His basement room was near the editorial offices of the Law Review, a publication written and edited by 12 top honor students of the senior class. He had heard of their bitterness that he had to share their toilet. One afternoon his door flew open, and he whirled around to catch in the face a paper bag of urine. After this incident, he was offered a key to the faculty toilet; he refused it. Instead, he denied himself liquids during the day and used no toilet.
He began to worry that his passive acceptance of degrading treatment might be destroying him, killing something of his manhood. Wouldn’t it be better for him to hate back, to fight back? He took his problems to his father and brother in long, agonized letters. His father answered, “Always remember that they act the way they do out of fear. They are afraid that your presence at the university will somehow hurt it, and thus their own education and chance in life. Be patient with them. Give them a chance to know you and to understand that you are no threat.”
The day after this letter arrived, George found a noose dangling in the basement room.
His brother wrote, “I know it is hard, but try to remember that all our people are with you in thought and prayer. George read this with a wry smile.” He wondered what his brother would say if he knew how the town Negroes uneasily avoided him. They knew he walked the thin edge of violence, and they didn’t want to be near if an explosion occurred. Only a few gave him encouragement. A church deacon proffered a rumpled dollar bill to help with expenses, saying, “I work nights, son. Walkin’ home I see your studyin’ light.”
Despite his “studyin’ light,” George barely passed the first semester exams. His trouble was that in class he couldn’t really think; all his nerve endings were alert to the hate that surrounded him. So the second semester, using a semi-shorthand he had learned in the Army Air Forces, George laboriously recorded every word his professors said. Then at night he blotted out the day’s harassments and studied the lectures until he could almost recite them.
By the end of the year George had lost over 28 pounds, and he went into the examinations exhausted, both physically and emotionally. Somehow he finished them without collapsing, but he had flunked, he thought. He had done his best, and now he could honorably leave. Some other Negro would have to do what he failed to do, some other man stronger and smarter.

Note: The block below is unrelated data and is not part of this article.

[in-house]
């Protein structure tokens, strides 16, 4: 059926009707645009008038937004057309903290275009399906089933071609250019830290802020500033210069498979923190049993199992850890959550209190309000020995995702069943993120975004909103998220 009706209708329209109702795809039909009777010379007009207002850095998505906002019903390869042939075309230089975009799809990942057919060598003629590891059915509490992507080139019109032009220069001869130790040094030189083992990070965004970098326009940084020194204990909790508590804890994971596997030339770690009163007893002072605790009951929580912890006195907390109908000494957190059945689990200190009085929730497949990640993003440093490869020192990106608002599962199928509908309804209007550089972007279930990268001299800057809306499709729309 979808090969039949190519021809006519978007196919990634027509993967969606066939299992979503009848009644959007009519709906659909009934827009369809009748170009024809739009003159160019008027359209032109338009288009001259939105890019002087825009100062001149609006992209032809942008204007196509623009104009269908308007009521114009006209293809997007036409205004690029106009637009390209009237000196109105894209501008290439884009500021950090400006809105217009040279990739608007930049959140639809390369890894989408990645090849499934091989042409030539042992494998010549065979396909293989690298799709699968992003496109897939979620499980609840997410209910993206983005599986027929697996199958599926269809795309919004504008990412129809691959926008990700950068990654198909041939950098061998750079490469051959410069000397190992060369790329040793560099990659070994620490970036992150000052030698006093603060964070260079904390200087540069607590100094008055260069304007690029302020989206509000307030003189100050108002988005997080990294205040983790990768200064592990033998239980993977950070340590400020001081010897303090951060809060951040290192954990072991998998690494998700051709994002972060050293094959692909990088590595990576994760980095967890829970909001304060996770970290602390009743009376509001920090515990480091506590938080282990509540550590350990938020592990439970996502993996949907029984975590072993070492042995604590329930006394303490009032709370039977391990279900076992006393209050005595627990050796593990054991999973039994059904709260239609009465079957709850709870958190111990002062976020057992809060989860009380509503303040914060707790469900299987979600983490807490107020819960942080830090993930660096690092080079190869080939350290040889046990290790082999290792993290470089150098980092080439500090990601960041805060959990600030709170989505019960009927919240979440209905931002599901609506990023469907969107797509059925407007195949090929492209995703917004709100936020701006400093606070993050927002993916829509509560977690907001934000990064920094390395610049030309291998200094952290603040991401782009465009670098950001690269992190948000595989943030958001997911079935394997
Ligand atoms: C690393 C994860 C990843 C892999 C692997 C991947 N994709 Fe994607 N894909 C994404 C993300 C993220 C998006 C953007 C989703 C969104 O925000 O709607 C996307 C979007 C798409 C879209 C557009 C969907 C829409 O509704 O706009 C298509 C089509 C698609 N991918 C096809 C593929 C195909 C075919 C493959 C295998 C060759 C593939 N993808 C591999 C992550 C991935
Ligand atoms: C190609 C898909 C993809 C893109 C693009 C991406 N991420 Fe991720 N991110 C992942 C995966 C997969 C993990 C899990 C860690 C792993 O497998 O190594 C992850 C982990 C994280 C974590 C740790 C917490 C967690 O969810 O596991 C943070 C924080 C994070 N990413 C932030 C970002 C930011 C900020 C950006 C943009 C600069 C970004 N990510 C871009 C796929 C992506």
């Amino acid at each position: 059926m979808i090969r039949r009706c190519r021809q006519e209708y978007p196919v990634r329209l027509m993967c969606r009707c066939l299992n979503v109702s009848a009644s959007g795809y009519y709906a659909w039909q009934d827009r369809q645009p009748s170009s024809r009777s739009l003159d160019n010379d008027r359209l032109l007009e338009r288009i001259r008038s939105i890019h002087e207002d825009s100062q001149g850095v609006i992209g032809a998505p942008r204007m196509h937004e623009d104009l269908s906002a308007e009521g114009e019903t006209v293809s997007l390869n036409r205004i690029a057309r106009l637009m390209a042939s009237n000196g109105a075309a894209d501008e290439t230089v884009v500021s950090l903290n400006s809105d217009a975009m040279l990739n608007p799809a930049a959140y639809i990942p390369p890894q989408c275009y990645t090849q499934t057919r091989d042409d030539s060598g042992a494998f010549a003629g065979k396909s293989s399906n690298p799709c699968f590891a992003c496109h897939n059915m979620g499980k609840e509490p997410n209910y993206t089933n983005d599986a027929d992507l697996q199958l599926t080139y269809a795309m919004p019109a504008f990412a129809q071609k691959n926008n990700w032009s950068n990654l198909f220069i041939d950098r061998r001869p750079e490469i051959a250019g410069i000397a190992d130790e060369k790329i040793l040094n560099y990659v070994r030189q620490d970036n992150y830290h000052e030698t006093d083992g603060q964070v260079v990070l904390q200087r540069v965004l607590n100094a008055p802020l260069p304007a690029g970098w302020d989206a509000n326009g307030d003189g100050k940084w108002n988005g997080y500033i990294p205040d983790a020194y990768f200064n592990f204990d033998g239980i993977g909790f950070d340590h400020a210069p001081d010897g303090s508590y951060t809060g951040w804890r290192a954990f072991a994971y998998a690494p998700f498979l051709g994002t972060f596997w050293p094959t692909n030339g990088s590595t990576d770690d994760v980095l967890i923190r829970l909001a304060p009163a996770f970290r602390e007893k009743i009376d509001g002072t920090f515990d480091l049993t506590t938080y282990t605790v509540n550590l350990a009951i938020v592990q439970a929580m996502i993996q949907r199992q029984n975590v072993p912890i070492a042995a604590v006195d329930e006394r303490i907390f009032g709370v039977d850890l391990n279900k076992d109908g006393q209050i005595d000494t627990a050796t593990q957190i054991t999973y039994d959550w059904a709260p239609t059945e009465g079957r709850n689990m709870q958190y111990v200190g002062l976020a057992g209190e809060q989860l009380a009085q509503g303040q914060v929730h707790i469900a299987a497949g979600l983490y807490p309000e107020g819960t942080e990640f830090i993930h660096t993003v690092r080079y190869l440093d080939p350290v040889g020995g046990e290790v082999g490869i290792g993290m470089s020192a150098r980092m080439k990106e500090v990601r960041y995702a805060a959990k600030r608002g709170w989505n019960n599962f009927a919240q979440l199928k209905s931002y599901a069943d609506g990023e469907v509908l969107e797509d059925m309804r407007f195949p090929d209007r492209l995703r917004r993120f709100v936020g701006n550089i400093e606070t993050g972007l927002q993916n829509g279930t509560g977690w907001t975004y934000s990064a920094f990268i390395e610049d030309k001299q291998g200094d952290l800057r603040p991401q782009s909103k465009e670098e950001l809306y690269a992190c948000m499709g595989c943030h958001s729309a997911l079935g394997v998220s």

The afternoon the marks were due, he went to his basement room, dropped into the chair, and put his head on the table. There was a knock on his door and he called, “Come in!” He could hardly believe what he saw. Into the room filed four of his classmates, smiling at him. One said, “The marks were just posted and you made the highest A. We thought you’d want to know.” Then, embarrassed, they backed out of the room.
For a moment he was stunned, but then a turmoil of emotion flooded through him. Mostly he felt relief that he didn’t have to report failure to his father and friends.
When George Haley returned for his next semester at Arkansas, there was a sharp decrease in the hate mail under his door, and there was grudging respect for his scholastic accomplishments. But still, wherever he went, eyes looked at him as if he were a creature from a zoo.
One day a letter arrived: “We are having a ‘Race-Relations Sunday’ and would enjoy having you join our discussion.” It was signed by the secretary of the Westminster Presbyterian Student Foundation. His first reaction was anger. They wanted to discuss, did they? Where had all these do-gooders been all the time he’d been going through hell? Bitterly he tore up the invitation and threw it in the wastebasket. But that night he tossed restlessly.
At last he got out of bed and wrote an acceptance.
At the church, he was met by a group of young men and women. There were the too-hasty handclasps and the too-bright smiles. At last the chairman stood up to introduce George. He said, “We hope that Mr. Haley will tell us what we can do as a Christian body…”
George got to his feet and moved stonily to the podium. Those introductory words released something of a maelstrom of emotions. He forgot his carefully prepared speech. “What can you do?” he blurted out. “You can speak to me!”
Suddenly, all that had been dammed up came pouring out. He told them what it was like to be treated like an enemy in your own country; what it did to the spirit to be hounded for no crime save that of skin color; what it did to the soul to begin to believe that Christ’s teachings had no validity in this world. “I’ve begun to hate,” he confessed. “I’ve drawn on every spiritual resource I have to fight off this hatred, but I’m failing.” His eyes flooded with tears of anger, then of shame. He groped for his chair.
The silence vanished in a roar of applause and cheers. When the chairman’s gavel finally restored order, George was unanimously voted a member of the group. Thereafter he spent a part of each weekend at Westminster House, enjoying the simple pleasure of human companionship.